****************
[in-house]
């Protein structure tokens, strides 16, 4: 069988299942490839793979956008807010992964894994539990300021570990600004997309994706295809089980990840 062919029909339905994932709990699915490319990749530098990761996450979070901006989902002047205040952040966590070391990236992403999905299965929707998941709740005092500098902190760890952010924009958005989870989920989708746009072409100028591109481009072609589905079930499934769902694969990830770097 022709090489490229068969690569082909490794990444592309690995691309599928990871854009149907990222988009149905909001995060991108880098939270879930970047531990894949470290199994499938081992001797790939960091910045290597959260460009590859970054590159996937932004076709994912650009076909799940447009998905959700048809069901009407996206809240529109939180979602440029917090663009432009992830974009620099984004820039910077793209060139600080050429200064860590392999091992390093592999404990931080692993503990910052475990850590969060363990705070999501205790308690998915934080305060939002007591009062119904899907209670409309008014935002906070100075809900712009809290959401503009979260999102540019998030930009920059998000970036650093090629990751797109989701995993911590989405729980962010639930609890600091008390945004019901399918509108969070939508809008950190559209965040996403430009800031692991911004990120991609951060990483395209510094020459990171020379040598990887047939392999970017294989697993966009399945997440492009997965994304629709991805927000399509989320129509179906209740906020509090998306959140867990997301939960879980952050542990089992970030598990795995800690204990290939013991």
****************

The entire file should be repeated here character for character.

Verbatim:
[in-house]
């Protein structure tokens, strides 16, 4: 069988299942490839793979956008807010992964894994539990300021570990600004997309994706295809089980990840 062919029909339905994932709990699915490319990749530098990761996450979070901006989902002047205040952040966590070391990236992403999905299965929707998941709740005092500098902190760890952010924009958005989870989920989708746009072409100028591109481009072609589905079930499934769902694969990830770097 022709090489490229068969690569082909490794990444592309690995691309599928990871854009149907990222988009149905909001995060991108880098939270879930970047531990894949470290199994499938081992001797790939960091910045290597959260460009590859970054590159996937932004076709994912650009076909799940447009998905959700048809069901009407996206809240529109939180979602440029917090663009432009992830974009620099984004820039910077793209060139600080050429200064860590392999091992390093592999404990931080692993503990910052475990850590969060363990705070999501205790308690998915934080305060939002007591009062119904899907209670409309008014935002906070100075809900712009809290959401503009979260999102540019998030930009920059998000970036650093090629990751797109989701995993911590989405729980962010639930609890600091008390945004019901399918509108969070939508809008950190559209965040996403430009800031692991911004990120991609951060990483395209510094020459990171020379040598990887047939392999970017294989697993966009399945997440492009997965994304629709991805927000399509989320129509179906209740906020509090998306959140867990997301939960879980952050542990089992970030598990795995800690204990290939013991």